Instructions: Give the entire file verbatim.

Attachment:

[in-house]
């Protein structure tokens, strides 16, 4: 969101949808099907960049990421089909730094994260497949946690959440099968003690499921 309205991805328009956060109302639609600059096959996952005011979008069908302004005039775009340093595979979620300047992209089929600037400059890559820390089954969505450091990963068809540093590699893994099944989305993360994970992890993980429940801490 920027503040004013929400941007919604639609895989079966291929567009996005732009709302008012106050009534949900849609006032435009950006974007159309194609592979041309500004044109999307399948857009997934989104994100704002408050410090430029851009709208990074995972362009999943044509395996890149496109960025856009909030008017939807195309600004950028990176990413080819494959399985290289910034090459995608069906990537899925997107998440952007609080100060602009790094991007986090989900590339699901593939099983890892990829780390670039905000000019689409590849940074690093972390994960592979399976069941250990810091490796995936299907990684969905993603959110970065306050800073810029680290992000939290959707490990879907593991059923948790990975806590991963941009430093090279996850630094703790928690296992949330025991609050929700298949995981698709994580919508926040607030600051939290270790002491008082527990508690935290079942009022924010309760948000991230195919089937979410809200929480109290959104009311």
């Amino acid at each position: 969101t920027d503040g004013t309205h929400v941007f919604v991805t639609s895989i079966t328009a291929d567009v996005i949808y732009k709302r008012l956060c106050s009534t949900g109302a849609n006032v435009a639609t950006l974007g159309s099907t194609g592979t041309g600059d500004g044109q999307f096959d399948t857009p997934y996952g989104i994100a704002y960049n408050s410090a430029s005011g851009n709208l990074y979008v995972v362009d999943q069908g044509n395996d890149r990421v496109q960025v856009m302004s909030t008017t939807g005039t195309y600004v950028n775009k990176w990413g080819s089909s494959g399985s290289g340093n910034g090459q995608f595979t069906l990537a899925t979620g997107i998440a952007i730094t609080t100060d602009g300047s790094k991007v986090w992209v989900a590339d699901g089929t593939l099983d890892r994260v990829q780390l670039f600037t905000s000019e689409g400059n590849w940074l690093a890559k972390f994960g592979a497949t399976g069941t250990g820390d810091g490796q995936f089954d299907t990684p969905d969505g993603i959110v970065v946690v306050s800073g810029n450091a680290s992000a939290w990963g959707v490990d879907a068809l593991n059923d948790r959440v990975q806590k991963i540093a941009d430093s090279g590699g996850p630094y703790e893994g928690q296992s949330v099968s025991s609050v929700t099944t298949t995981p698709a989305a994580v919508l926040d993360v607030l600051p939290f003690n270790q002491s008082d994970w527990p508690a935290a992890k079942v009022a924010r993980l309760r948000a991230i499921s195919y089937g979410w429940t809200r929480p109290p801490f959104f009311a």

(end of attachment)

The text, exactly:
[in-house]
């Protein structure tokens, strides 16, 4: 969101949808099907960049990421089909730094994260497949946690959440099968003690499921 309205991805328009956060109302639609600059096959996952005011979008069908302004005039775009340093595979979620300047992209089929600037400059890559820390089954969505450091990963068809540093590699893994099944989305993360994970992890993980429940801490 920027503040004013929400941007919604639609895989079966291929567009996005732009709302008012106050009534949900849609006032435009950006974007159309194609592979041309500004044109999307399948857009997934989104994100704002408050410090430029851009709208990074995972362009999943044509395996890149496109960025856009909030008017939807195309600004950028990176990413080819494959399985290289910034090459995608069906990537899925997107998440952007609080100060602009790094991007986090989900590339699901593939099983890892990829780390670039905000000019689409590849940074690093972390994960592979399976069941250990810091490796995936299907990684969905993603959110970065306050800073810029680290992000939290959707490990879907593991059923948790990975806590991963941009430093090279996850630094703790928690296992949330025991609050929700298949995981698709994580919508926040607030600051939290270790002491008082527990508690935290079942009022924010309760948000991230195919089937979410809200929480109290959104009311």
């Amino acid at each position: 969101t920027d503040g004013t309205h929400v941007f919604v991805t639609s895989i079966t328009a291929d567009v996005i949808y732009k709302r008012l956060c106050s009534t949900g109302a849609n006032v435009a639609t950006l974007g159309s099907t194609g592979t041309g600059d500004g044109q999307f096959d399948t857009p997934y996952g989104i994100a704002y960049n408050s410090a430029s005011g851009n709208l990074y979008v995972v362009d999943q069908g044509n395996d890149r990421v496109q960025v856009m302004s909030t008017t939807g005039t195309y600004v950028n775009k990176w990413g080819s089909s494959g399985s290289g340093n910034g090459q995608f595979t069906l990537a899925t979620g997107i998440a952007i730094t609080t100060d602009g300047s790094k991007v986090w992209v989900a590339d699901g089929t593939l099983d890892r994260v990829q780390l670039f600037t905000s000019e689409g400059n590849w940074l690093a890559k972390f994960g592979a497949t399976g069941t250990g820390d810091g490796q995936f089954d299907t990684p969905d969505g993603i959110v970065v946690v306050s800073g810029n450091a680290s992000a939290w990963g959707v490990d879907a068809l593991n059923d948790r959440v990975q806590k991963i540093a941009d430093s090279g590699g996850p630094y703790e893994g928690q296992s949330v099968s025991s609050v929700t099944t298949t995981p698709a989305a994580v919508l926040d993360v607030l600051p939290f003690n270790q002491s008082d994970w527990p508690a935290a992890k079942v009022a924010r993980l309760r948000a991230i499921s195919y089937g979410w429940t809200r929480p109290p801490f959104f009311a």